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Some actionable steps that worked for me on how to find a tech co-founder!

Finding a co-founder is insanely hard especially when you have a solid idea, proof of work, and some leverage. There will be more noise and less signal!

Here are some actionable steps that worked for me on how to find a co-founder and how to pick one ☝️

1/ Do the groundwork:
If you have an idea, launch a landing page using any no-code tool, do a soft launch, and validate it before going to the next level. You are also signaling that you're not waiting for someone to kick-start things.

More on this here: https://twitter.com/5harath/status/1301551641628487685

2/ Grow your waitlist:
Use Twitter or other distribution channels to soft-launch the LP and get as many people as you can on the waitlist. This way you are building credibility and helps your co-founder to make a decision as there is a community waiting to use your product.

3/ Ship a functional MVP:
Do not rely on anyone to ship an MVP. There are so many no-code tools that will help you take your idea from zero to one. By making this move you are showing that you are action-biased and at the same time showcasing the potential of an idea.

4/ Put a bat signal on Twitter:
If you think your MVP is not delivering the promised value to people and you can’t scale it then put a bat signal out by pitching why people should care about you or your idea.

I did this with Shoutout: https://twitter.com/5harath/status/1321171017822277634

5/ Pick people based on proof of work and leverage:
If you get enough leads, start choosing people on what they did in the past, how much leverage they bring to the table, and how aligned they are to your needs(design, #buildinpublic, ship-first mentality, long-term player, etc)

6/ Set expectations:
When you get a chance to meet 1-1, talk specifically about what you are expecting from them and what they are expecting from you. Is it equity, cash, no. of hours they can spend, ship rate, etc

This sets a tone for the long term play and brings transparency!

7/ Do a test run:
This is a game-changer move! Once you agree on everything else, do a test run. Give a module to build with a specific time target. This shows how action-biased they are, how fast they can get things done, how creative and pro-active they can get in delivery.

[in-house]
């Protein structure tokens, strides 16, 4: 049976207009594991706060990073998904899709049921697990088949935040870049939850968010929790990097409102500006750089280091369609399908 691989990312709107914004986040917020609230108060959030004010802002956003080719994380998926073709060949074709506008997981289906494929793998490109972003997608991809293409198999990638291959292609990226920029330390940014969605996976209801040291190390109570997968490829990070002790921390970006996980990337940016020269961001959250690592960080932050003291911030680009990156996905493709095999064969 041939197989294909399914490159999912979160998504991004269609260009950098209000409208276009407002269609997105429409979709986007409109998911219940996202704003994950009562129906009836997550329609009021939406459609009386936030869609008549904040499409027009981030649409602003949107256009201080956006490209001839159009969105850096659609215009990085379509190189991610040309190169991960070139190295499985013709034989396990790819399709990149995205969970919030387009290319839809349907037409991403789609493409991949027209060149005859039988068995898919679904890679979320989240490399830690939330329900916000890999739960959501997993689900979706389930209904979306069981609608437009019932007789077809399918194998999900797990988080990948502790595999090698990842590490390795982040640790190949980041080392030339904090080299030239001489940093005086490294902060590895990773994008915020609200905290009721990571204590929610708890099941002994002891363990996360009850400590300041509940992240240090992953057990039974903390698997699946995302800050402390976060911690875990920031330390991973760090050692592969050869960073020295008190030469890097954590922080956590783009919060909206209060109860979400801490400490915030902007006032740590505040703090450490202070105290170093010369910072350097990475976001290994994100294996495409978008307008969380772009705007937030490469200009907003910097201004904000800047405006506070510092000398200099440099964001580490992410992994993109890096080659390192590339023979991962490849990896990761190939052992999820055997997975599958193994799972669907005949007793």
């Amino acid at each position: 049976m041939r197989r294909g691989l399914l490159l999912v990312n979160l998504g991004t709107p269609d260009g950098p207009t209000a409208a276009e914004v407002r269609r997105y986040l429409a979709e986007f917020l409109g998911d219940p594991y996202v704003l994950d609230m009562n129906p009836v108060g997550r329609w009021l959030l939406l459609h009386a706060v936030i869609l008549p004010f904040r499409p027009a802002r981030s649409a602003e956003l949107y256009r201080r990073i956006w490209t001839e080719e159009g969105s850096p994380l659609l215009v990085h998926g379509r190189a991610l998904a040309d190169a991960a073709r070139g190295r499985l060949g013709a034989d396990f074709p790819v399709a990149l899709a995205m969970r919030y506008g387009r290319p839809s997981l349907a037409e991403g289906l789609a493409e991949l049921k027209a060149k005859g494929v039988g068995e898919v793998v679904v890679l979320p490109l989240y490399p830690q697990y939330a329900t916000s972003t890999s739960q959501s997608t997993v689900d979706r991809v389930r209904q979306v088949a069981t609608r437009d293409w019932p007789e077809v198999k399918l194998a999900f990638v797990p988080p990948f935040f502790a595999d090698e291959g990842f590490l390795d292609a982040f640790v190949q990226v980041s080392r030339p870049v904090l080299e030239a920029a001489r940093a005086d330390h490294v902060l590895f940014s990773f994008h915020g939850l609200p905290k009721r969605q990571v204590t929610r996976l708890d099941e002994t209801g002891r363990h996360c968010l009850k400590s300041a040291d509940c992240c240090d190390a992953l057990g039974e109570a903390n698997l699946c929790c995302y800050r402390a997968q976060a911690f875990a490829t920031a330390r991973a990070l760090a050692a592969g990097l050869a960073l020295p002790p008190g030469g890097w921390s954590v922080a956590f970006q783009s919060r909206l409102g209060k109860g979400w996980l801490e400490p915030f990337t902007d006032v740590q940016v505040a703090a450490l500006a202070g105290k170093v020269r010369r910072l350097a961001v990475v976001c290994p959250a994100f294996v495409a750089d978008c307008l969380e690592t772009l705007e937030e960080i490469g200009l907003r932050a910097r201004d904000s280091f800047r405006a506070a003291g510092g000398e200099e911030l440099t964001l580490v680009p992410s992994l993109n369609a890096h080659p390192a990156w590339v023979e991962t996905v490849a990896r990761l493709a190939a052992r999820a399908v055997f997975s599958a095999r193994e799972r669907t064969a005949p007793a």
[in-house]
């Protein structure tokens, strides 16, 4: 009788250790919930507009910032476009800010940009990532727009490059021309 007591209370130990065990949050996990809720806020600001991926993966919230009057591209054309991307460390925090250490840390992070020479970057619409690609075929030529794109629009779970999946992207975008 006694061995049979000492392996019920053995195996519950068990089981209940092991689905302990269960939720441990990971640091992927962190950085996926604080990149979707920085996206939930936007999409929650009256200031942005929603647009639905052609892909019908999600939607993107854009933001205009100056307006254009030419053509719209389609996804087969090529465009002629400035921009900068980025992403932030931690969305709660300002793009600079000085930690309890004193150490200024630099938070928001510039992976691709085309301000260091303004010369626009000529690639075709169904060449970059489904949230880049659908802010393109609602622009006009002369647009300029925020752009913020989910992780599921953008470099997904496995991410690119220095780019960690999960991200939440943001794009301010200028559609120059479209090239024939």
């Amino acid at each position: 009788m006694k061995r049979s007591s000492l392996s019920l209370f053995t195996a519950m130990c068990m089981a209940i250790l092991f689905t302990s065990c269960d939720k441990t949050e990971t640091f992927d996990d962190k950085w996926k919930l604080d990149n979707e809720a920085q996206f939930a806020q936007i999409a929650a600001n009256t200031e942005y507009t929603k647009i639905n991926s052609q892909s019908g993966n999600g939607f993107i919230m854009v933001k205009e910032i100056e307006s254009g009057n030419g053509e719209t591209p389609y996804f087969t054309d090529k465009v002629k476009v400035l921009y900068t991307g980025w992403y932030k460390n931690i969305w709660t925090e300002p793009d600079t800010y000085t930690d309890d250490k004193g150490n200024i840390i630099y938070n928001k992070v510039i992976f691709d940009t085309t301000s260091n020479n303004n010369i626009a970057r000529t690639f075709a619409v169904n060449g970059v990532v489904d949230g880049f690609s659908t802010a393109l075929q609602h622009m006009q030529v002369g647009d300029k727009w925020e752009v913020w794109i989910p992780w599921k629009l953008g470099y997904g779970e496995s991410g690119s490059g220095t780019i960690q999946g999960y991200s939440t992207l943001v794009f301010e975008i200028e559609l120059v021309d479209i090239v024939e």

8/ Worry about mental stack more than tech stack:
Forget about what tech stack they use, focus on what mental stack they are carrying!

Dive deeper into their vision, work ethic, give-first mentality, value-driven attitude, community building, ship-first cadence, etc.

If anyone met the above criteria and then you have a winner 🏆

That’s it! Hope this helps and if you are like me who found a tech co-founder, add tips/hacks to this thread so that others can get value out of it 💯

Thanks for reading 🙏

  1. 2

    This what I needed. Valuable information.

    1. 1

      Glad to know that!

  2. 2

    This is an interesting and useful starting point for some folks, and told from your perspective which is valuable. There are some parts that would change based on the type of startup - to the point made by @petrovn 👍 ... however, most folks here should be intelligent enough to extrapolate and refactor those parts, I'd hope.

    Great work, keep going!

  3. 2

    Step 3 is not that straightforward sometimes, after all you need a tech person because you are not one and MVP may be beyond the "no code" tools.
    My advice will be to find someone with experience building software to discuss what and where and how can be done - it is very easy - just look around for a freelancers and approach them as potential customer that need something done and get a meeting to discuss in general the what, where and how of the project - that will give you some pointers about the scale, time and potential technologies that can be used - this will help you when you actually start talking with your potential CTO.

    1. 2

      You have a point, but if you can't ship the first version of the product yourself (either you build it on your own or you hire a freelancer to do it), then your journey ends here (for now). We're not in the 2000s anymore. It's 2021 and people are shipping products left and right. If you can't ship a product with limited resources you're not gonna be successful in the long run.

      I actually wrote about it here: https://www.indiehackers.com/post/long-post-the-definitive-guide-to-getting-a-technical-co-founder-if-you-absolutely-don-t-know-anyone-ea920b158d

  4. 1

    hi Sharath
    Solid advice!
    I've build this tool https://partnerz.vercel.app/ to help people browse for cofounders and ideas easily. It's very basic, just built it last week, but I'll try to integrate some of the things you mentioned people are looking out for.

    Also, is it ok if I link to your post in a Resources section I'm currently implementing?

    thanks

    1. 1

      This is a neat took you are working on @SteLofo. Is it a figma mockup at the moment?

      1. 2

        Thanks! The site is built in Next JS with an Airtable database.

        Trying to figure out how to make individual pages for each listing, so that people can share more details about their idea.

  5. 1

    Love the point about looking at leverage!

  6. 1

    Thanks for sharing @5harath, very useful!

  7. 1

    Love this, Sharath! I'm giving a webinar presentation on this topic next week if anyone's interested: https://www.eventbrite.com/e/insight-for-non-technical-founders-from-a-technical-partner-tickets-135371996285

  8. 1

    This is brilliant advice. Thanks Sharath 🚀

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